Out of the Dark In Rural China
Electricity Transforming Village Life
By Peter S. Goodman
Washington Post Foreign Service
Friday, June 25, 2004; Page A01
SHUIZHUANG VILLAGE, China -- Inside the stone house, a woman stirs greens over a wood fire, the smell of smoke infusing the straw baskets piled along the walls and the slabs of pork drying from the rafters. The sound of cows and chickens filters through the floorboards from a pen beneath the house.
In this ethnically Tibetan village in China's southwest, life seems little changed from generations ago. Terraced fields carved into the bend of the Ganjo River sprout yellow wheat. Villagers haul water from the river for cooking, washing and drinking. They walk a full day down a dirt trail to get to the nearest market town for tools.
Yet as the sun drops below the mountains, a bit of modernity emerges. Atop a pile of rocks set on the riverbank, a hydro generator the size of a coffee can, freshly installed last year, kicks to life. Single bulbs cast dim light through the five houses of the village.
In one home, two dozen villagers sit on the floor, their faces flickering blue with the light of a television. As a donkey keens outside, they stare transfixed at a drama beamed in by satellite from Beijing: Two men compete for the love of a woman. When an ad for bottled water comes on, someone changes the channel.
As China seeks to secure sufficient stocks of energy to fuel its industrial expansion, most attention is focused on coastal cities, where power is being rationed in the face of voracious demand from steel mills, auto factories and skyscrapers. But while urban areas may be the most visible sign of the refashioning of China's economy, the scene here in Yunnan province, some 1,500 miles from the coast, underscores a subtler change reshaping poorer, rural areas: Villages are being wired with electricity, altering the way people cook, work, secure cash and pass the evening.
Television now penetrates the most remote corners of the country, giving people who have never traveled beyond a day's walk from their homes an inkling of the world beyond. Isolated farmers are seeing for the first time how a growing nouveau riche lives in China's largest cities, recognizing at once how quickly their country is developing and how little new wealth is reaching them.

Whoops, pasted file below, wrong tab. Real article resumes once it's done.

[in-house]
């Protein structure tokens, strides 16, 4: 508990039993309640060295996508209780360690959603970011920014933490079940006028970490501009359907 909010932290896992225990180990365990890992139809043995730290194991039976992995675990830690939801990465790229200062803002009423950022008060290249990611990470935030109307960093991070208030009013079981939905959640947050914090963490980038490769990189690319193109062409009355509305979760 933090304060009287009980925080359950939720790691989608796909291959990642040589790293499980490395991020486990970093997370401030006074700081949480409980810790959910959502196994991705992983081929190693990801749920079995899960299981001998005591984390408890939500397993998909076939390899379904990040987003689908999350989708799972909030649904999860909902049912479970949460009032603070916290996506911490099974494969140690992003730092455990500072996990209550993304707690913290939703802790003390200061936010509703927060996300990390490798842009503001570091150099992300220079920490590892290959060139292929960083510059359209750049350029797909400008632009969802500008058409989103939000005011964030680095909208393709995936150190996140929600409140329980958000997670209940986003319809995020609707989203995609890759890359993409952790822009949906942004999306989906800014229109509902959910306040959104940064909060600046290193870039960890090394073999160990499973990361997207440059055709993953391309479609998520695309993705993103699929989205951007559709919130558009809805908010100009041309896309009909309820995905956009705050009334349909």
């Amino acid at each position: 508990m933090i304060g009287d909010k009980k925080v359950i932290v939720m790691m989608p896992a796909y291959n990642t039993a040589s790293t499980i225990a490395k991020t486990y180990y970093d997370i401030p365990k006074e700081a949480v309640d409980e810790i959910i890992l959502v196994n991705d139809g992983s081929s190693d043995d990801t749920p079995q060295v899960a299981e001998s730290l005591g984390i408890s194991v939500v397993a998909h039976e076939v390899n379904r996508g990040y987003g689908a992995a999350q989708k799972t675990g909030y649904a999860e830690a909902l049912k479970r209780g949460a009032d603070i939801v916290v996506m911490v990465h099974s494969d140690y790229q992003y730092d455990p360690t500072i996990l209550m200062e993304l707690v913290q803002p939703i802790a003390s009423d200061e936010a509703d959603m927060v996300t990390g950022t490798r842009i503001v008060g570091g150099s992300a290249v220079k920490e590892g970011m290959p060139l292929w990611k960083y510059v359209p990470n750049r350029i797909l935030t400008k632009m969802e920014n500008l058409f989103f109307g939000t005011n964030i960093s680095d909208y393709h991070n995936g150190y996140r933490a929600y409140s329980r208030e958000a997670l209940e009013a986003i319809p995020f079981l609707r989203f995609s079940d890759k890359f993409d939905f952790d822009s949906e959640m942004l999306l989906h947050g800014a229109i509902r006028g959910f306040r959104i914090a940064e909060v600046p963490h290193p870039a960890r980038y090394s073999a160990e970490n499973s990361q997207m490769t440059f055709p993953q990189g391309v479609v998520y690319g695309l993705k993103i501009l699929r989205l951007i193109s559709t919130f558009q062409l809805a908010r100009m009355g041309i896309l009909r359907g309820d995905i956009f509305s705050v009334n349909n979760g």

Some 98 percent of all Chinese households now have electricity, yet that leaves tens of millions of people without, according to a recent report in the official China Daily newspaper. As the government tries to close this gap, it is leaning heavily on hydropower. By the government's reckoning, China has potentially exploitable hydropower capacity of some 87 million kilowatts -- more than any other country.
Huge projects such as the $25 billion Three Gorges Dam -- the largest such undertaking in the world -- account for much of the plans. But giant dams have displaced millions of people from their homes and raised environmental concerns. The Ministry of Water Resources is now pressing a campaign to subsidize the construction of small-scale hydro projects.
Here in the mountains of northwestern Yunnan, such works have particular importance because of limits on logging imposed after a series of disastrous floods on the Yangtze River in 1998. Deforestation in these upland areas of the Yangtze is blamed as a key culprit in the floods. Villagers dependent on firewood for fuel increasingly must find other sources.
'It's More Convenient'
On a recent three-day walk through the Ganjo River gorge, which flows into the Yangtze and traverses parts of Yunnan and Sichuan provinces, the changes brought by electricity to this predominantly agricultural area revealed themselves like geologic strata: Each new village reached was less touched by the modern world than the last.
© 2004 The Washington Post Company